Last week, while most of us had our eyes glued to the U.S. election, Canada’s top doctor and science power ranger Theresa Tam updated the guidelines around mask-wearing. Most notably, Tam increased the recommendation from a two-layer to a three-layer covering, following the example of the World Health Organization, which has been calling for triple-decker masks since June. So, what took Canada so long? Where can one find a three-layer mask? And does this mean all of our two-layer masks have to go in the trash? Here, we break it down.
What exactly are the new three-layer face mask guidelines?
You can watch Dr. Tam’s full briefing here, but basically the updated government recommendations advise adding a third “filter layer” to your non-medical mask for an extra layer of protection against COVID-19. How much extra protection? Up to 30% more, according to Dr. Jane Wang, a researcher at the University of British Columbia, who says that the right filter can bump mask efficacy from about 60 to 90%. The additional layer should be made from material that is both tightly woven and breathable (more on that in a sec). It goes between the inner and outer pieces of fabric and is capable of trapping the even-smaller aerosol particles of the virus that have also made headlines in the last few days.
Wait — what aerosol particles? Is this thing airborne?
Also last week, the Public Health Agency of Canada updated its guidelines mentioning the risk of aerosol transmission for the first time. So yes, technically this means COVID-19 is now considered “airborne,” but no, that is not as close to an end-of-days disaster movie as it sounds. Aerosol droplets are the microscopic particles that escape your mouth along with more visible spit that comes when you’re speaking moistly (speaking moistlllyyyyyy). The key difference is that while spit is subject to gravity, aerosol droplets can linger in the air. Note that their XXXXS size makes them way less of a potential transmitter than a larger loogie. Outside, aerosol droplets are very quickly diluted, but if you’re in a poorly ventilated indoor space, there is a possibility that these invisible specks could cumulate into something more dangerous.
Is that why the triple-mask change is happening now?
Definitely that’s part of it. But the main reason for the new government recommendations is even more obvious: “Cases are on the rise, so we need to do a better job of protecting ourselves and others,” says Dr. Wang. Add to that the fact that, sigh, winter is coming, which means more time indoors where aerosol spread may be an issue.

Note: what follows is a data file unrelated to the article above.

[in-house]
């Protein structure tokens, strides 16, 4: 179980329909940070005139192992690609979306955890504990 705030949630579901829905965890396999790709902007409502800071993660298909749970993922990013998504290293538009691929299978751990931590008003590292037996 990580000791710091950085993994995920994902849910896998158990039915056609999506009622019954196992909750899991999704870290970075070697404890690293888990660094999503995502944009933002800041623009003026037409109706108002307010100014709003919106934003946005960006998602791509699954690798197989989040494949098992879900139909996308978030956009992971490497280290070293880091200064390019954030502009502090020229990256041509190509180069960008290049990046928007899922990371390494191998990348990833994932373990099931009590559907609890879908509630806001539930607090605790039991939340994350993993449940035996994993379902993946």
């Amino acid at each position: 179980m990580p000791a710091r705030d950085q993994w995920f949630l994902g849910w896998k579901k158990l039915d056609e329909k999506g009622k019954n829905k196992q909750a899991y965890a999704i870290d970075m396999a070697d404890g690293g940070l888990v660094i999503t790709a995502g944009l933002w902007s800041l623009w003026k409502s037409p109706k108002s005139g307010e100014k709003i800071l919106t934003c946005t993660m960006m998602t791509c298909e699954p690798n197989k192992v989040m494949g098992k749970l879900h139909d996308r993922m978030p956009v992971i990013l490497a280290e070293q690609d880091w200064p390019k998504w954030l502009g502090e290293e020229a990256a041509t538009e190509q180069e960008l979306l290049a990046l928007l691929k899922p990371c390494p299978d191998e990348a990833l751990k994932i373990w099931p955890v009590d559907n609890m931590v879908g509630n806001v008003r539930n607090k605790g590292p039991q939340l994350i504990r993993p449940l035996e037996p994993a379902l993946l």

So, we should be wearing masks inside?
Depending on where you live in the country, indoor gatherings with anyone outside your home may or may not be advisable right now, but if you are going to spend time with people who don’t live with you then yes — mask up. Three layers is ideal, but ultimately not as crucial as making sure that the mask you are wearing fits properly. “It doesn’t matter how many layers if your mask is falling past your nose or moving all over your face,” says Dr. Wang.
Will the extra layer make it harder to breath?
It shouldn’t. New research says that mask-wearing does not hinder breathing for otherwise healthy individuals, even during the most vigorous activity. If it does, then you’re probably not using the right material. PHAC is currently recommending non-woven polypropylene fabric such as craft fabric, a piece of those reusable shopping bags, or folded paper towel, all of which should be placed in between two layers of tightly woven linen or cotton fabric. Dr. Wang, who tested the breathability and filtration capabilities of 41 different materials earlier this year, has another suggestion: dried baby wipes, which can be replaced daily. “They’re as effective as Health Canada’s suggestions and significantly more breathable,” she says.
Got it. Does this mean I have to ditch the masks I already have?
Not if you’re up for doing a little DIY. “We’re not necessarily saying throw out everything that you have,” Dr. Tam said last week. The PHAC laid out sewing and non-sewing methods for upgrading your existing two-layer pieces. And you can also make a three-layer mask from a bandana, two elastics and a piece of paper towel.
Where Can I Buy A Three-Layer Mask?
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